You see, David intentionally gives us these groupings of three verbs to expand and explore the nature of singing to the Lord. His use of parallel groupings of three reveals that these are not separate ideas; he does not command us to sing and then separately command us to bless, proclaim, declare, give, and so forth, as if these are just lists of things we should do. Rather, in expressing these commands in parallel groups of threes, David is poetically developing one central thread of interconnected ideas. When we sing, we bless the Lord, we proclaim his salvation, we declare his glory, we give to him the glory and strength due his name, we rejoice, we express, and we exult him.

In other words, when we sing to the Lord, we are not just making music. We are not just doing something pretty or enjoyable. The verbs in these groupings poetically embody the reality that when we sing to the Lord, profound things are taking place. We are expressing weighty affections from our hearts like joy and exultation; we are magnifying God’s glory and strength; we are proclaiming what he has done. And there are other kinds of expressions that are not in this psalm but are described elsewhere throughout the Psalter. Singing helps us express thanksgiving, lament, contrition, praise, confession, grief, love, and so much more.

In fact, singing helps us to express those things to the Lord in ways that would not be possible if we didn’t have song. Singing gives us a language for the expression of our hearts when words alone would be inadequate. We can and should certainly bless the Lord with simple words—we ought to proclaim his salvation, declare his glory, and exult him with just words alone. But singing helps us to do all of that in nuanced and expansive ways that words alone cannot capture. Augustine said, “The sound of jubilation signifies that love, born in our heart, that cannot be spoken. And to whom is such jubilation due if not to God; for he is the ineffable One, he Whom no words can define. But if you cannot speak him into words, and yet you cannot remain silent, what else is left to you if not the song of jubilation, the rejoicing of your heart beyond all words, the immense latitude of the joy without limit of syllables.”5McKinnon, Music in Early Christian Literature, 356. That’s the power of singing.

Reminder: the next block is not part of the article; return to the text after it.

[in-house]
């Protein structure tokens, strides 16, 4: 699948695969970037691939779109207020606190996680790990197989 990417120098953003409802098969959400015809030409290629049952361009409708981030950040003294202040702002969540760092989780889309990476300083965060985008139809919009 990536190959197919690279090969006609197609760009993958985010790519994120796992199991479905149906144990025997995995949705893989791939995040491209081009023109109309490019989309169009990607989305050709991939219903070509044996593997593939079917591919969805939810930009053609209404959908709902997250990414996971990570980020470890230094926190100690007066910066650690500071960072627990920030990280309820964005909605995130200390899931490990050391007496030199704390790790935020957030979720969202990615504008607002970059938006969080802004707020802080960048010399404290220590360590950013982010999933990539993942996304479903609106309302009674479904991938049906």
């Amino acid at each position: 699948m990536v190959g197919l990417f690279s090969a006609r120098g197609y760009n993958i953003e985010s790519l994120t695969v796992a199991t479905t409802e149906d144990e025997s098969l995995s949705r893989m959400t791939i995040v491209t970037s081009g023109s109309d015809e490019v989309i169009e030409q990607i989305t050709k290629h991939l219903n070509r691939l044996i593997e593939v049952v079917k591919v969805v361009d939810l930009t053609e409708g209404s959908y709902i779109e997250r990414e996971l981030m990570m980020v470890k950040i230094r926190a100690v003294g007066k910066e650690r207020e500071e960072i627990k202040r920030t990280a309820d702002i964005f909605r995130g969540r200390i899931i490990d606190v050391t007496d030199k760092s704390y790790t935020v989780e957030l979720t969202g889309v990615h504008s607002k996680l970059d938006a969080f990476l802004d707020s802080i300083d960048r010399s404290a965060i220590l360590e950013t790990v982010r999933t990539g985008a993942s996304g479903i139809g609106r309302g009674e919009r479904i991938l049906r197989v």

Singing as a Response

But I want you to also notice that these expressions of our hearts through singing do not exist in a vacuum, nor are they for their own sake. Rather, singing to the Lord is a response—a response to who God is and what he has done, which is at the heart of true thankfulness. We can see this just in the structure of this hymn. David gives a call to express through singing, and then reasons for those expressions, another call to sing followed by reasons for singing, and then a final call to sing followed by reasons for singing.

In fact, in two of the three stanzas, this is clearly seen with another grouping of three. Consider verse 4: After the threefold call to sing and the threefold development of what that means, we find “For great is the Lord … For all the gods of the peoples are worthless idols (v 5) …” and then implied also in verse 6, for “splendor and majesty are before him …” These are three reasons we sing. Something similar appears in verse 13. After the threefold call for the earth, the sea, and the field to sing, we find “For he comes, for he comes to judge the earth,” and again implied, for “he will judge the world.” And although we do not find this grouping of “for” in the second stanza (vv 7–9), that stanza, too, is filled with reasons for the singing.

This is important to recognize, because this is a central reason we sing. We sing not simply as an expression of emotion. We sing not even to simply express emotion directed toward God. Nor do we sing as simply a recitation of facts about God—our songs are not simply a collection of correct theological statements.

Our singing contains both expressions of appropriate affections directed toward the Lord and theological reasons for those expressions. A song that contains only descriptions of emotion can easily devolve into sentimentalism or emotionalism, and a song that contains only statements of theological facts defeats the whole purpose of singing and leads to dry intellectualism. Biblical singing avoids both extremes by expressing both the heart’s affection toward God and the reasons for those affections, as modeled in Psalm 96.

Reasons for Singing